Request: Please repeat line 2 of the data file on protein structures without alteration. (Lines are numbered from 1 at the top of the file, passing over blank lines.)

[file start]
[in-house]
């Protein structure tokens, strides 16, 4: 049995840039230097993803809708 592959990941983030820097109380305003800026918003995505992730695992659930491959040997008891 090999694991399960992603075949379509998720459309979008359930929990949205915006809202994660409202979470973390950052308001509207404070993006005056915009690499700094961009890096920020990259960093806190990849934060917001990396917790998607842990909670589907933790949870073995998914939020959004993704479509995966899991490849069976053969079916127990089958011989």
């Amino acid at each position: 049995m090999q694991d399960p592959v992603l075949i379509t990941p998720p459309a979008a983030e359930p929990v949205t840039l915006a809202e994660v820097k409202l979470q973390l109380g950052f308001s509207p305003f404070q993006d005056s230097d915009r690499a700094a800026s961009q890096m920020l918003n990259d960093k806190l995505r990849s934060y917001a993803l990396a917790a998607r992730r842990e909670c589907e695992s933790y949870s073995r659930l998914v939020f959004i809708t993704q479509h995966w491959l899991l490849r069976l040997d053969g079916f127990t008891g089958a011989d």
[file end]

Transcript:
């Protein structure tokens, strides 16, 4: 049995840039230097993803809708 592959990941983030820097109380305003800026918003995505992730695992659930491959040997008891 090999694991399960992603075949379509998720459309979008359930929990949205915006809202994660409202979470973390950052308001509207404070993006005056915009690499700094961009890096920020990259960093806190990849934060917001990396917790998607842990909670589907933790949870073995998914939020959004993704479509995966899991490849069976053969079916127990089958011989």